Of Shepherds and Hope (Advent)

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[Artwork: www.nomorestoneheart.com Used with permission]

Read: Luke 2:8-20

[This short sermon is the first in our Advent series. May God in his goodness bless you richly as you worship Jesus the King this Christmas]

Hope: to cherish a desire with anticipation. That is, to nurse a longing for things to be different, very different, and have some sense that this will one day happen.

We speak of hope like we speak of a wish, a strong desire for something that cannot or probably will not happen. The hope of the Scriptures is quite different. It is a strong and robust thing. Meaty. Grounded. And full of substance.

These shepherds out in the field were not so much men of hope. They were men’s men. Gutsy. They slept rough. There was life and death under their fingernails. They had been born to shepherds. They lived as shepherds. They would die as shepherds. They were regarded as despised, dirty and deceitful. That’s just how it was, and how it would ever would be.

Children today are taught they can make something of themselves. Not these shepherds. Caught between the rock of  religious legalism and the hard place of social prejudice, they would never change.

In our generation hope is more common. Parents hope their children will learn well, work hard, and get on in life.

But do you sometimes hope for more? Not more possessions or more money,  but deeper. Do we still nurse that deeper hope? That life can change? That we can change, or be changed?

Do you ever think that our hope is too limited? That our gaze is set too low? That our hope, far from being courageous, is often limp and insipid.

What we need is conversion. A new mind. A new heart. A new hope.

The good news is that the Christmas Gospel is given by God to convert us to hope. Christmas points us to the better life we all desire, and also sense that it will come to pass. It’s what we sing: a thrill of hope, the weary world rejoices, for yonder breaks a new and glorious morn!

That’s what we hope for. Because of Jesus we are hoping for a new world, a new city, for new people, for a new church, for new relationships.

This is the Gospel: that through Jesus God is bringing the world we anticipate to reality. And God says ‘In and through Jesus I will do this in you. I will make you into a new person!”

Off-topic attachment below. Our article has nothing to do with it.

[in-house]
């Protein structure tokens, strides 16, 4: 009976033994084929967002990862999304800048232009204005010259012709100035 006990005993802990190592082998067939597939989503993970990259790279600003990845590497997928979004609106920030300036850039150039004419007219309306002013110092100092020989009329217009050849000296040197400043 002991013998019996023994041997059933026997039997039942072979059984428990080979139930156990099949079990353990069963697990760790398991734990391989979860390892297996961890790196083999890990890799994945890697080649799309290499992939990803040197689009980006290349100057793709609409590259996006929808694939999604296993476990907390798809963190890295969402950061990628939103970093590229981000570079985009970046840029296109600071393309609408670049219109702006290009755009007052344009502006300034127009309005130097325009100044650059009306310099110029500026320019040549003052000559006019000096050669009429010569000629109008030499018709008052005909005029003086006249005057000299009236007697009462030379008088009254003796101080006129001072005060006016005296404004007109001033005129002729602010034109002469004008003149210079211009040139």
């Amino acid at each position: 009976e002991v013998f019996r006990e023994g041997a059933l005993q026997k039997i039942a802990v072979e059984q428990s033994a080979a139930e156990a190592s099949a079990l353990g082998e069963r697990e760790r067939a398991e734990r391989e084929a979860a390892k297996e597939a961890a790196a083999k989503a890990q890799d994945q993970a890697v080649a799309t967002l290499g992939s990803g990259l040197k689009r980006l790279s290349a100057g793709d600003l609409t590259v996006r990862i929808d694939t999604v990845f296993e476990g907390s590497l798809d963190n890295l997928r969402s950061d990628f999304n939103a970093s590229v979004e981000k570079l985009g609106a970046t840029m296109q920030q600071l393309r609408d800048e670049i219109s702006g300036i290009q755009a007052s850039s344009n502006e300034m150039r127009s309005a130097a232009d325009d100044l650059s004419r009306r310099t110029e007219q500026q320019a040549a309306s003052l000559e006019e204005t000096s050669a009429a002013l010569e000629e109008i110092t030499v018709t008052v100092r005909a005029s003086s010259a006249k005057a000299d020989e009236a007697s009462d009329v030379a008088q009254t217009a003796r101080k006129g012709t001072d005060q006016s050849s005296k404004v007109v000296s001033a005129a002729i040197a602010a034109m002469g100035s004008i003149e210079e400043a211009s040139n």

In Jesus God is is bringing a world where heaven and nature sing! How many times do we sing these words at Christmas without so much as a thought to the hope they profess?

Heaven is rejoicing, and nature – our world – is rejoicing. It’s like they’ve been brought back together. It’s like a new beginning, a new world. God is directing us to that world and saying ‘My Son has come to open up that reality for you.”

Luke 2:11 Jesus Christ, the Saviour, has been born to you. He is the Messiah. The Lord.

Sometimes we wonder what difference the birth of Jesus actually makes. We sing about the birth of Jesus – if we’re lucky – for five weeks of the year, and then often we go on living the pother 47 weeks as if nothing has happened. How does that work?

How can our hope in him stand in the face of all the world’s threats? Hope, when there’s atrocity in Paris one week, another in the Sinai Peninsula, then San Bernadino. Next week, will we still have hope? How can we hope in a world like this? How can the hope of Jesus really resonate in our hearts?

It is probably too easy to think that our age is the only age where atrocities are commonplace. History shows such things in every age. At every time. In every place.

History also shows how the victory of the Gospel of Christ transformed men and women, cities, nations and empires.

The hope that one day creation’s heavy groans will be replaced with a rejoicing universe is grounded in the reality that, because of the death, rising, reign and rule of Jesus.

Think about that manger. It’s a picture of poverty and weakness. A skerrick of life on the margins of humanity. But to that manger, God sent his son. And through his son, God transforms our weakness, drawing us out of the cold of sin’s winter into the glorious warmth of the Kingdom of God. Draws us out of spiritual hunger into Father’s glorious banquet.

The little child, surrounded by lambs and cattle, would one day be our sacrifice. His life for ours. As people of hope in Christ this the message we bear: this is what we get to carry, to live in our world: Hope in Christ does not disappoint.

God, through his grace in Christ, is giving new birth to a different people. As Christ rules people, the hope of all the earth is seen.

Let us embrace that hope, and carry it, gracious and unashamed, into our world. Let us sing about the King who has come to give us new life.

 

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